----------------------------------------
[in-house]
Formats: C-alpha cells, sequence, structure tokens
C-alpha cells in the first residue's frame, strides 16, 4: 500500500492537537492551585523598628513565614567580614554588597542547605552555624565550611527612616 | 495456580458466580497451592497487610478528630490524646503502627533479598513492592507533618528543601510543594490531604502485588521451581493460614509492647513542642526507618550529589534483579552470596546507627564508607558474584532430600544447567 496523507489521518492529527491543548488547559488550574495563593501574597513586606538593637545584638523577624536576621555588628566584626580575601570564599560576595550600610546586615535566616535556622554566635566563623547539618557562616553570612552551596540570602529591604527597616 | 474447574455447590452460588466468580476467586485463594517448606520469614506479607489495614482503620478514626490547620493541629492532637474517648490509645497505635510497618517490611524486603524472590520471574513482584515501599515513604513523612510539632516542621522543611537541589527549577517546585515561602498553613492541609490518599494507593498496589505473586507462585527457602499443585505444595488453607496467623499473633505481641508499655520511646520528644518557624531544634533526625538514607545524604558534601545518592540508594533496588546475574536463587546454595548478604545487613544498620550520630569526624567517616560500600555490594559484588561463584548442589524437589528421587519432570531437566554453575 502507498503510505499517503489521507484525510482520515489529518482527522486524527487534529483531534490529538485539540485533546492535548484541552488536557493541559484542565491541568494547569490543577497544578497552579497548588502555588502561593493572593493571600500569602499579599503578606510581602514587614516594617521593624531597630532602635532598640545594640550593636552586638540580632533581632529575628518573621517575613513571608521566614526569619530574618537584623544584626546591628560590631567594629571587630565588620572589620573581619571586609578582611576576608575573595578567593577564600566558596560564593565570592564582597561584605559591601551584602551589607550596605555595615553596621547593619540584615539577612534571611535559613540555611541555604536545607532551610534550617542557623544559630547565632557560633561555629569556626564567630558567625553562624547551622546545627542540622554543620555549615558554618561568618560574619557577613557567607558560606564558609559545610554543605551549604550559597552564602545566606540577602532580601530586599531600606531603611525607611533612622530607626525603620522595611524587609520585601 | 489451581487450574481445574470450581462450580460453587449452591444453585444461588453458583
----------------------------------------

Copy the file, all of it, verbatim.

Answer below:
[in-house]
Formats: C-alpha cells, sequence, structure tokens
C-alpha cells in the first residue's frame, strides 16, 4: 500500500492537537492551585523598628513565614567580614554588597542547605552555624565550611527612616 | 495456580458466580497451592497487610478528630490524646503502627533479598513492592507533618528543601510543594490531604502485588521451581493460614509492647513542642526507618550529589534483579552470596546507627564508607558474584532430600544447567 496523507489521518492529527491543548488547559488550574495563593501574597513586606538593637545584638523577624536576621555588628566584626580575601570564599560576595550600610546586615535566616535556622554566635566563623547539618557562616553570612552551596540570602529591604527597616 | 474447574455447590452460588466468580476467586485463594517448606520469614506479607489495614482503620478514626490547620493541629492532637474517648490509645497505635510497618517490611524486603524472590520471574513482584515501599515513604513523612510539632516542621522543611537541589527549577517546585515561602498553613492541609490518599494507593498496589505473586507462585527457602499443585505444595488453607496467623499473633505481641508499655520511646520528644518557624531544634533526625538514607545524604558534601545518592540508594533496588546475574536463587546454595548478604545487613544498620550520630569526624567517616560500600555490594559484588561463584548442589524437589528421587519432570531437566554453575 502507498503510505499517503489521507484525510482520515489529518482527522486524527487534529483531534490529538485539540485533546492535548484541552488536557493541559484542565491541568494547569490543577497544578497552579497548588502555588502561593493572593493571600500569602499579599503578606510581602514587614516594617521593624531597630532602635532598640545594640550593636552586638540580632533581632529575628518573621517575613513571608521566614526569619530574618537584623544584626546591628560590631567594629571587630565588620572589620573581619571586609578582611576576608575573595578567593577564600566558596560564593565570592564582597561584605559591601551584602551589607550596605555595615553596621547593619540584615539577612534571611535559613540555611541555604536545607532551610534550617542557623544559630547565632557560633561555629569556626564567630558567625553562624547551622546545627542540622554543620555549615558554618561568618560574619557577613557567607558560606564558609559545610554543605551549604550559597552564602545566606540577602532580601530586599531600606531603611525607611533612622530607626525603620522595611524587609520585601 | 489451581487450574481445574470450581462450580460453587449452591444453585444461588453458583